sourmìlk wrote:LaserGuy wrote:It's not a strawman, it is applying the criteria you specified to an equivalent situation.
No, you're not. As I said, just a negative impact on another country doesn't determine a right or lack thereof to sovereignty. I specified several criteria and the only one you're using is the one I explicitly said wasn't a criterion.
I'm going to chalk this one up to partially a reading comprehension fail on my part, although it is still not clear to me what criteria other than "harms another nation" you are actually using, in practice. The problem here is that I'm reading this statement
These are strawmen. I never said that, if the existence of your country harms another country then you don't have a right to sovereignty.
as "I never said that. If the existence...", when you are wanting it to be read as "I never said that if the existence..."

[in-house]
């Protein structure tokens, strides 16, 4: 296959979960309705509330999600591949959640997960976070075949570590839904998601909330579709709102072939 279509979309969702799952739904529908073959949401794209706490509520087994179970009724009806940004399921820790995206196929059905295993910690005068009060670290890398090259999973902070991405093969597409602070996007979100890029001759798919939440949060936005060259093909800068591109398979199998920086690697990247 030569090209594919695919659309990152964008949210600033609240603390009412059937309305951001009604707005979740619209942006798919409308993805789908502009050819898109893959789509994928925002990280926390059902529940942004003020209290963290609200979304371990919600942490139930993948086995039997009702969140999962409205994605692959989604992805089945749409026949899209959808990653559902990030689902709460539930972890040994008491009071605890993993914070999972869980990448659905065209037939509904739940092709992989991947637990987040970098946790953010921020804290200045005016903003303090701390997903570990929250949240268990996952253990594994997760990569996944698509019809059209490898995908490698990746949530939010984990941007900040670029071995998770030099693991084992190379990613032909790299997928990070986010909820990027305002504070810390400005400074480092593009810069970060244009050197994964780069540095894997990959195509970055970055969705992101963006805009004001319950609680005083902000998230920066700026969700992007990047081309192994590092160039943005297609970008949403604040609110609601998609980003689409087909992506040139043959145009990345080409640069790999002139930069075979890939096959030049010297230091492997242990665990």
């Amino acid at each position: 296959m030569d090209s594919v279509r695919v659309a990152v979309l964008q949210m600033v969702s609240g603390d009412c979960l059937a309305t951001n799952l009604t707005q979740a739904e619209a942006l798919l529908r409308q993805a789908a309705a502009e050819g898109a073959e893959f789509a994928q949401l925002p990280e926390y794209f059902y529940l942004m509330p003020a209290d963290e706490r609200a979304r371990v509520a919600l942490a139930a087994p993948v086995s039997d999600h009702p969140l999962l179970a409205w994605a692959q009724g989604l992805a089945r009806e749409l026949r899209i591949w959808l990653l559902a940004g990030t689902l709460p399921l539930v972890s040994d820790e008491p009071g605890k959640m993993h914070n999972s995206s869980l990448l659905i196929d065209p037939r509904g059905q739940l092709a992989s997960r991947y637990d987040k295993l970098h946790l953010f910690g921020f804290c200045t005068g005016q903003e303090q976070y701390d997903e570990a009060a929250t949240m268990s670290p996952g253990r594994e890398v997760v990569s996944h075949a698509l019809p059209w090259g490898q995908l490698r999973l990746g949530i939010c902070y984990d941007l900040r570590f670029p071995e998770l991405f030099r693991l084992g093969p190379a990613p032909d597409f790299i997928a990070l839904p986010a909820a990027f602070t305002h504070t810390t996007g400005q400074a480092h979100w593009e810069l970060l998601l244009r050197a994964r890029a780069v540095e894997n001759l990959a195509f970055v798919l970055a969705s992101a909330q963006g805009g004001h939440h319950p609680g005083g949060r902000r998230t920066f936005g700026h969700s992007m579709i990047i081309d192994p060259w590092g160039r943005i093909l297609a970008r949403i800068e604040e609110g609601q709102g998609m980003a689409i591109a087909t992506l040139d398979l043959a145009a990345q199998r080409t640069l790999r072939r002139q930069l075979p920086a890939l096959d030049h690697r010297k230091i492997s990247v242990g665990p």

That said, I still contend that you have the situation entirely backwards. A people can assert sovereignty over certain lands, regardless of whether another state already controls those lands. An assertion of sovereignty is almost necessarily unilateral, because the other nation is almost never going to want to lose those territories. Most nations aren't formed by negotiations or by being "given" lands (this latter case has almost never happened, AFAIK). It's not clear to me why you feel that the sovereignty movement of the American colonists was acceptable (or maybe you don't?) and the sovereignty movement of the Palestinians is not.